Recognizing and addressing tech shame is critical for businesses and employees to prevent embarrassment in the workplace. Generation Z was raised on technology, but not all technology is the same. Using a printer or fax machine is a task not everyone has done in their lifetime, and not knowing how to do so can cause shame.
Tech shame can affect anyone, but Gen Z workers get hit hard because coworkers think they know how to handle all technology since they grew up with it. But that's not always the case. Older technology can cause younger workers trouble.
Older employees turn to the tech-savvy younger generation for technical help, but these generations may have just as many questions. Tech shame causes them to keep their struggles to themselves for fear of embarrassment.
What is tech shame?
When faced with a technical issue at work, an employee may experience tech shame, which is a personal sensation of inadequateness or embarrassment. When employees are unable to use any type of technology -- such as office printers, software or desktop computers -- they feel condemned by their coworkers.
Remote workers also face tech shame through proximity bias, which describes the tendency for management to favor employees on site versus in remote locations due to being physically present. Remote workers rely on tech and cannot watch and learn from coworkers, so they are often left to figure things out on their own.
Generations most affected
One in five young office workers feels judged when experiencing technical difficulties, compared to one in 25 older counterparts, according to an HP survey. Accordingly, Gen Z employees are 10 times more likely than their older colleagues to experience tech shame.
When surveyed, Gen Z graduates said technical skills are the top reason they feel unprepared to enter the job market, according to a report from LaSalle Network. Some job tasks require technology beyond social media and videos that require training, such as using software, creating presentations and participating in online meetings. Other offices use technology that younger workers don't have experience with, such as fax machines, photocopiers and phone systems.
But there are other groups equally susceptible to tech shame. Employees who took an extended break from their jobs -- such as those on extended parental leaves -- experience tech guilt because they think they fell behind on technological developments.
Effect of tech shame
If businesses and employees don't address tech shame, it can negatively affect a company. Areas that face the long-term effects of tech shame including the following:
- Culture. If an employee is too uncomfortable to share issues with technology, they may be hesitant to share other feelings in general, leading to a toxic culture. A culture of fear and isolation can be cultivated through tech shaming. Lack of transparency can also make it hard to manage a workforce without knowing job issues.
- Engagement. Technology is vital to remote work, and it can set the tone for employee experience. If an employee has a bad relationship with technology, they will have a bad employee experience trying to get their work done.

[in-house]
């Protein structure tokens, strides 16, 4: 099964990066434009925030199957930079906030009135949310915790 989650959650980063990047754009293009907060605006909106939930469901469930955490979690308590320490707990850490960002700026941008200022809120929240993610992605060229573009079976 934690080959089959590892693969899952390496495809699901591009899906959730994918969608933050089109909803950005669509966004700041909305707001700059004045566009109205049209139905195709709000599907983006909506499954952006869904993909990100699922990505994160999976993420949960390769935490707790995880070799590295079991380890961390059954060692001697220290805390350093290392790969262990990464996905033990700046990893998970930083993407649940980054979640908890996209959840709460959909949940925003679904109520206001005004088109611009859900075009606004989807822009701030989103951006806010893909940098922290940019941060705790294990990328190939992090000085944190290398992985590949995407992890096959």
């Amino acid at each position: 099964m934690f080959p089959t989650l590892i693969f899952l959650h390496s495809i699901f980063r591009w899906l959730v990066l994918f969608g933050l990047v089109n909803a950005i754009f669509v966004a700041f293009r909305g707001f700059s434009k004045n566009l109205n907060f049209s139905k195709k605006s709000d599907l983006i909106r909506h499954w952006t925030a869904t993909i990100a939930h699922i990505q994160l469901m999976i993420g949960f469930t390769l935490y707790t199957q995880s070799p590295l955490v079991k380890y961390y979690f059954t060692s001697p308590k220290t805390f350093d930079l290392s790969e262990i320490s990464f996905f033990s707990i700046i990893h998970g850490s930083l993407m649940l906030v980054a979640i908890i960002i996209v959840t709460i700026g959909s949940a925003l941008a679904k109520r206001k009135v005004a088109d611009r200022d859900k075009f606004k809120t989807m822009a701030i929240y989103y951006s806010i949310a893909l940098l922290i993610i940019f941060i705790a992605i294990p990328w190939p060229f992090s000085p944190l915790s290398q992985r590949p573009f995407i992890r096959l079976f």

- Reputation. If employees talk to clients using conference tools, such as Teams or Zoom, they need confidence to use the technology. If employees don't feel comfortable using technology, it can affect the reputation of a company.
- Profit. Employees need to use tools such as presentation or meeting software for a company to grow. If someone fears or lacks confidence in the necessary technology, they will miss opportunities.
- Diversity, equity and inclusion. Tech shame creates silos, and some employees have an unfair advantage in terms of visibility and productivity.
How to prevent tech shame
Tech shame exists, and it may go beyond a select group. It can be a challenging issue for both businesses and employees. But there are ways to help prevent tech shame in the workplace.
1. Stay in contact
Keep talking and stay in contact with employees. Regular check-ins should include questions about software and tools to make sure employees are comfortable with them. Ask what the company can do to make their jobs easier, and don't assume employees know how to use any tool. Be honest with personal struggles so employees do not feel alone.
2. Choose the right tools
Some platforms are easier to use than others. Consider updating old technology to more intuitive systems. Using outdated systems may make it more difficult for employees to learn.
3. Offer education and training
When onboarding new employees, train employees on all needed tools, including a printer and fax machine. Don't assume that someone knows how to use them. Include guides for all processes -- such as converting files to other formats -- so employees don't feel ashamed to ask questions. Also remember to go over all technology during onboarding for remote employees so they are not left to figure it out on their own.
4. Create an open culture
People are typically reluctant to share their tech troubles, so companies need to take a proactive approach. This means companies need to reach out and make sure employees feel comfortable with all technology. It is hard to identify tech shame, so be sure to be proactive and offer training.
5. Provide mentors
Provide employees with a mentor that can give them insight beyond their manager. A mentor can be a go-to person if the employee feels uncomfortable talking to their manager or co-workers. Mentors are there to provide support on all levels of an employee's career, and employees may feel more comfortable asking a mentor for help with technology.
Learn more about starting an inclusive mentorship program.